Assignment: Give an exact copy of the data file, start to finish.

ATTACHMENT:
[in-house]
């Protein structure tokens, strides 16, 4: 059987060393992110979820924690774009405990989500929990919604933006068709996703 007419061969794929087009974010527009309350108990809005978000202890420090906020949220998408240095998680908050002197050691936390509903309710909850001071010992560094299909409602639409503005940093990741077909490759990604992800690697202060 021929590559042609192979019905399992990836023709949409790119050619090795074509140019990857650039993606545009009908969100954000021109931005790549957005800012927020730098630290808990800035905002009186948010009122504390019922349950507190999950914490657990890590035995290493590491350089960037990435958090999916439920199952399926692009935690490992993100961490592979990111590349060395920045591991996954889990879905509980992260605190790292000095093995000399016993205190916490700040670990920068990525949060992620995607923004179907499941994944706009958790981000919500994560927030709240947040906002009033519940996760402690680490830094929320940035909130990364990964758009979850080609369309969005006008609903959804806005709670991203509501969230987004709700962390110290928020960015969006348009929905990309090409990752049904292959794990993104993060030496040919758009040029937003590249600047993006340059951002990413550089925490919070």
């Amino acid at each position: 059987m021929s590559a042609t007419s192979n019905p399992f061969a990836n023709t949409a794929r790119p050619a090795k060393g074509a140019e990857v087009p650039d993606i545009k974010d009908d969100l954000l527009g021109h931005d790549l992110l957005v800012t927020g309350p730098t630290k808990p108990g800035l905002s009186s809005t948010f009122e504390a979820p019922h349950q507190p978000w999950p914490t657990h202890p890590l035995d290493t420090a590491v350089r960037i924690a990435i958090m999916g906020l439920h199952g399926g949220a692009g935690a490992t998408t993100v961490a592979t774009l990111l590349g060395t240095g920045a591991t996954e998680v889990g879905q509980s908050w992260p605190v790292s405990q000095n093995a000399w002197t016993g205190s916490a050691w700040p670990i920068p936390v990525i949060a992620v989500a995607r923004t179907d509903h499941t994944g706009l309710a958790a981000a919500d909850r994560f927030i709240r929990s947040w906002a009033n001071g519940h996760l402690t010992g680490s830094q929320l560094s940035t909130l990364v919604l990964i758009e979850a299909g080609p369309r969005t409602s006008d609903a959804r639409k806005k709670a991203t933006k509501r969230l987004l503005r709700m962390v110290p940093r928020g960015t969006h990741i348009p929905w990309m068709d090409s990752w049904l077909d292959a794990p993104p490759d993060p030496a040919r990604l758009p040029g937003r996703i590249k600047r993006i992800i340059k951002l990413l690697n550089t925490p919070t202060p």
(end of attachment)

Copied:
[in-house]
């Protein structure tokens, strides 16, 4: 059987060393992110979820924690774009405990989500929990919604933006068709996703 007419061969794929087009974010527009309350108990809005978000202890420090906020949220998408240095998680908050002197050691936390509903309710909850001071010992560094299909409602639409503005940093990741077909490759990604992800690697202060 021929590559042609192979019905399992990836023709949409790119050619090795074509140019990857650039993606545009009908969100954000021109931005790549957005800012927020730098630290808990800035905002009186948010009122504390019922349950507190999950914490657990890590035995290493590491350089960037990435958090999916439920199952399926692009935690490992993100961490592979990111590349060395920045591991996954889990879905509980992260605190790292000095093995000399016993205190916490700040670990920068990525949060992620995607923004179907499941994944706009958790981000919500994560927030709240947040906002009033519940996760402690680490830094929320940035909130990364990964758009979850080609369309969005006008609903959804806005709670991203509501969230987004709700962390110290928020960015969006348009929905990309090409990752049904292959794990993104993060030496040919758009040029937003590249600047993006340059951002990413550089925490919070």
């Amino acid at each position: 059987m021929s590559a042609t007419s192979n019905p399992f061969a990836n023709t949409a794929r790119p050619a090795k060393g074509a140019e990857v087009p650039d993606i545009k974010d009908d969100l954000l527009g021109h931005d790549l992110l957005v800012t927020g309350p730098t630290k808990p108990g800035l905002s009186s809005t948010f009122e504390a979820p019922h349950q507190p978000w999950p914490t657990h202890p890590l035995d290493t420090a590491v350089r960037i924690a990435i958090m999916g906020l439920h199952g399926g949220a692009g935690a490992t998408t993100v961490a592979t774009l990111l590349g060395t240095g920045a591991t996954e998680v889990g879905q509980s908050w992260p605190v790292s405990q000095n093995a000399w002197t016993g205190s916490a050691w700040p670990i920068p936390v990525i949060a992620v989500a995607r923004t179907d509903h499941t994944g706009l309710a958790a981000a919500d909850r994560f927030i709240r929990s947040w906002a009033n001071g519940h996760l402690t010992g680490s830094q929320l560094s940035t909130l990364v919604l990964i758009e979850a299909g080609p369309r969005t409602s006008d609903a959804r639409k806005k709670a991203t933006k509501r969230l987004l503005r709700m962390v110290p940093r928020g960015t969006h990741i348009p929905w990309m068709d090409s990752w049904l077909d292959a794990p993104p490759d993060p030496a040919r990604l758009p040029g937003r996703i590249k600047r993006i992800i340059k951002l990413l690697n550089t925490p919070t202060p």